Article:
BitDepth 547 - October 24

The Telecommunications Authority of Trinidad and Tobago reports for the first time on the state of digital nation...
State of the digital nation

Mapping the telecommunications turf. Photo by Mark Lyndersay.

The Telecommunications Authority's report on the state of technology adoption in Trinidad and Tobago was posted quietly to their website as a PDF file. Were it not for the diligent Dev Teelucksingh of the TTCS, who seems to carefully monitor every local website on technology, it would probably have missed it, so here's a big-up to him.
The report, rather unpalatably titled "Domestic market analysis of the Telecommunications and Broadcasting Sectors, March 2006," is of greater public interest than the records of dispute resolutions and complaint forms that are the usual fare on the site. It constitutes, along with the work of the Fast Forward team, almost the whole body of recorded information regarding technology penetration in Trinidad and Tobago that I'm aware of.

In its pages, TATT reports that it has authorized 86 licences for the local broadcast frequencies by March 2006, with the Minister of Public Administration and Information granting 54 concessions for their use.
Total gross revenue for the combined local telecommunications and broadcast sectors for 2005 was TT$3billion or 4 percent of GDP, with TSTT's mobile services alone accounting for 41 percent of the haul and the company's fixed line business accounting for a further 23 percent. Internet services contribute just four percent to total earnings in 2005.
Mobile data gathered by the report does not cover the entry of Digicel to the mobile market, but TATT promises quarterly reports from now on, so the next one's going to be very interesting.

The fixed line market registers incremental growth in subscribers, in single digits and fractions since the 2003 explosion of mobile handsets, and revenue on the increased lines is down four percent, which TATT attributes to the introduction of the SmartChoice package.
The mobile market, recorded for the last time before competition was introduced, placed TSTT's subscriber base at 1,029 , 822 subscribers out of a potential population of 1.3million, with prepaid subscribers accounting for the lion's share, a total of 966,668 customers by March 2006.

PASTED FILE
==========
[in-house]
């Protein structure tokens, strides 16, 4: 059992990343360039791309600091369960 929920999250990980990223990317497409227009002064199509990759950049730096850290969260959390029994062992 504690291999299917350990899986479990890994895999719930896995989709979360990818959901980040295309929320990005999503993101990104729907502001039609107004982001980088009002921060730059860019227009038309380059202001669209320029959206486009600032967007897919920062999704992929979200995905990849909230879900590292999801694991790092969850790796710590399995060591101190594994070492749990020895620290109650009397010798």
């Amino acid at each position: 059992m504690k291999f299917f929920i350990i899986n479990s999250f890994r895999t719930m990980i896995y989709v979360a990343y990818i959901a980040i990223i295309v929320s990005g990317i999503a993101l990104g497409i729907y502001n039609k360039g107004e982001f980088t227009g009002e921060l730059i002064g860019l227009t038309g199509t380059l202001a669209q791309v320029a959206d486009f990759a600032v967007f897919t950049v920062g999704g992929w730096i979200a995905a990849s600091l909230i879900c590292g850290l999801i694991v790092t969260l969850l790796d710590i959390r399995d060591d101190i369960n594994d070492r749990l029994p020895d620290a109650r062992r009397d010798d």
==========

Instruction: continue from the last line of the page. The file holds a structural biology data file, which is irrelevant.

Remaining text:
Those customers delivered $568million to TSTT's coffers in 2005, almost double the postpaid harvest of $323million.
Columbus Communications is the 800 pound gorilla of the subscriber broadcast market, with an 83.7 percent share of cable subscribers and taking roughly 90 percent of the sector's revenues of $61.4million. DirecTV, the sole satellite provider gets logged in this market sector and holds a 6.5 percent market share with 8,758 subscribers.
TSTT dominates the Internet services market, having successfully leveraged its position as both provider of access and of backbone to seize a 60 percent share of local ISP marketshare.

No financial breakout is available in the report for income of local service providers, and curiously, Opus Networx is listed as one of them although that provider ended its connection services in December 2005.
Internet use has grown in surges of roughly 15,000 subscribers every year since 2001, with a current recorded subscriber base of 93,448. Despite tripling Internet subscribers since 2001, Trinidad and Tobago's penetration rate for Internet use is just 4.7 percent, half the Caribbean regional average of 9.77 percent. Broadband penetration is even lower, with just 17,998 broadband connections recorded among the Internet subscriber base.

A hopeful postscript to these observations sure to be seized by Government apologists is a note that the penetration rate spiked to 15.4 percent during the first quarter of 2006.
A price appendix of Internet services offered in Trinidad and Tobago, describes a range of prices from basic household rates as low as $74 per month up to astronomical monthly fee of $12,411 for's Pipeline-128.

Unfortunately, that information is also out-of-date, WOW having replaced the product with a wireless connectivity solution dubbed Fastbox, which is priced in line with other wireless Internet connections offered by other ISPs.
This first report on the state of the broadcast and telecommunications sector, despite some flaws in reasoning and fact, delivers valuable information on the economics of the technology sector.

Download the full report as a
PDF file here...
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